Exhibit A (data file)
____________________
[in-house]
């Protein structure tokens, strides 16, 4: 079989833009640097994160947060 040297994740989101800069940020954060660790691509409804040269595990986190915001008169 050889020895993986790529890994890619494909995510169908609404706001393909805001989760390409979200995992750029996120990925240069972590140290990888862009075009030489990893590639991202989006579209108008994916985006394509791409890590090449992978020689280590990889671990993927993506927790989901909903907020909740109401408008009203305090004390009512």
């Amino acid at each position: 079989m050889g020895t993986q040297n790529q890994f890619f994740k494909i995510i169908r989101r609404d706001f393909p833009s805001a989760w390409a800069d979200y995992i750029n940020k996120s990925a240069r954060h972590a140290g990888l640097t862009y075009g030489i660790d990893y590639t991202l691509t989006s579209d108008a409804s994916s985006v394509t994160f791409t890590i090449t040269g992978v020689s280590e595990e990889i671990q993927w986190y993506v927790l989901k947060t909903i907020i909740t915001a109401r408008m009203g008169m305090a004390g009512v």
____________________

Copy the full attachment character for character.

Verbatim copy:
[in-house]
């Protein structure tokens, strides 16, 4: 079989833009640097994160947060 040297994740989101800069940020954060660790691509409804040269595990986190915001008169 050889020895993986790529890994890619494909995510169908609404706001393909805001989760390409979200995992750029996120990925240069972590140290990888862009075009030489990893590639991202989006579209108008994916985006394509791409890590090449992978020689280590990889671990993927993506927790989901909903907020909740109401408008009203305090004390009512």
């Amino acid at each position: 079989m050889g020895t993986q040297n790529q890994f890619f994740k494909i995510i169908r989101r609404d706001f393909p833009s805001a989760w390409a800069d979200y995992i750029n940020k996120s990925a240069r954060h972590a140290g990888l640097t862009y075009g030489i660790d990893y590639t991202l691509t989006s579209d108008a409804s994916s985006v394509t994160f791409t890590i090449t040269g992978v020689s280590e595990e990889i671990q993927w986190y993506v927790l989901k947060t909903i907020i909740t915001a109401r408008m009203g008169m305090a004390g009512v």